The Current

Federal-versus-provincial powers take centre stage in Ontario carbon tax court battle

Ontario Premier Doug Ford takes his fight over the federal carbon tax to a Toronto courtroom this week, in a bid to have the measure ruled unconstitutional. We weigh up the arguments about provincial authority, and national health and the fight against climate change.

Ontario government making its case the federal carbon tax is unconstitutional this week

This week, in a Toronto courtroom, Ontario Premier Doug Ford's government is challenging the federal carbon tax. (Canadian Press)
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Where do federal political powers end and public health concerns begin?

This is the question being argued in the Ontario Court of Appeals this week as the province's government appeals the federally-imposed carbon tax.  

"It's not really about whether carbon taxes are good or whether they work; it's whether the federal government has the power to impose this onto provinces," argues Aaron Wudrick, director of the Federal Taxpayers Federation, who are intervening in support of Ontario's Progressive Conservative government.

"The feds do not in fact have the power to do it. You've got multiple provincial governments taking the federal government to court over this. So I think at the very least it speaks to the seriousness of the issue," he said on The Current.

The Ontario government under Premier Doug Ford and several interveners are pushing back against Prime Minister Justin Trudeau's federally-imposed carbon tax in a hearing that began Monday at the Ontario Court of Appeal.

A view of the outside of the Ontario Court of Appeal in Toronto. Interested Canadians have a rare opportunity this week to watch Ontario's top court sort out a federal-provincial legal battle over carbon pricing. It is the first time in more than a decade cameras are being allowed in the Court of Appeal to live stream an event. (Patrick Morrell/CBC)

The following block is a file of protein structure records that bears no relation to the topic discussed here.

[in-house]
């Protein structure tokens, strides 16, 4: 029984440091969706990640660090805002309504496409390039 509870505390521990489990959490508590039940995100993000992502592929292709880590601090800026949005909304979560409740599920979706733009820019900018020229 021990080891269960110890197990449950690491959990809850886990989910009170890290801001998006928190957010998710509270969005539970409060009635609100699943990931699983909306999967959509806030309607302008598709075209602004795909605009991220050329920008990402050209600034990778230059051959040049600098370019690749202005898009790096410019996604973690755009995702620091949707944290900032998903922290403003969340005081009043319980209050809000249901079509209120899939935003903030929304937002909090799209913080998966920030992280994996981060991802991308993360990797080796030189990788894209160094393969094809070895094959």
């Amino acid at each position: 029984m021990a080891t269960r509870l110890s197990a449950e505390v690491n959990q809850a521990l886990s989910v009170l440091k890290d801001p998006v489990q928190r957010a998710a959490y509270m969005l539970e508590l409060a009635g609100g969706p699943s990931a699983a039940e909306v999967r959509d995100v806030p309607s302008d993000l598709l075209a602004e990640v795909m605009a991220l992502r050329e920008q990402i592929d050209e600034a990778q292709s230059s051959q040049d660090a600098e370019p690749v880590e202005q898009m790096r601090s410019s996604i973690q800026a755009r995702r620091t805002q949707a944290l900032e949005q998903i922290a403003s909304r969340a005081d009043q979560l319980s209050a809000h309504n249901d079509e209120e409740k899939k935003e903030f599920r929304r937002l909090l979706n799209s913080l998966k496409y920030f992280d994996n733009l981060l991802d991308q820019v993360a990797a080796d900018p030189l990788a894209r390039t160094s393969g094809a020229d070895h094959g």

The federal Liberal government insists its law is an appropriate response to the nationally important issue of climate change. The carbon tax, which they describe as a "price on pollution," came into effect on April 1, imposing a charge on gasoline and other fossil fuels as well as on industrial polluters.

The law applies only in provinces that had not yet developed a carbon-pricing scheme of their own that meets national standards — Ontario, Manitoba, Saskatchewan and New Brunswick.

Ontario isn't the only province fighting the federal carbon tax. Saskatchewan launched its own constitutional challenge against the Trudeau government in February, with the support of New Brunswick and British Columbia as interveners.

Players on the other side argue that the health of Canada and its citizens is at stake if drastic measures aren't taken.

The federal government says its carbon tax, which bumps up gas prices across the country, is a way to curb greenhouse gas emissions. (Kevin Yarr/CBC)

"Public health is both the responsibility and the prerogative of the federal government because in the case of climate change, we're dealing with a condition that does not respect provincial boundaries," said intervener Ian Culbert, the executive director of the Canadian Public Health Association.

"So if one jurisdiction is not pulling its fair share, as far as taking action on climate change, citizens in other parts of the country will pay the price."

To discuss the legal and political ramifications of the ongoing appeal hearing, Anna Maria Tremonti also spoke to:

  • Mike Crawley, CBC Toronto's provincial affairs reporter.
  • Carissima Mathen, law professor at the University of Ottawa, and author of Courts Without Cases: The Law and Politics of Advisory Opinions.

Click 'listen' near the top of this page to hear the full conversation.


Written with files from CBC News. Produced by Idella Sturino, Sarah-Joyce Battersby, Samira Mohyeddin and Cinar Kiper.

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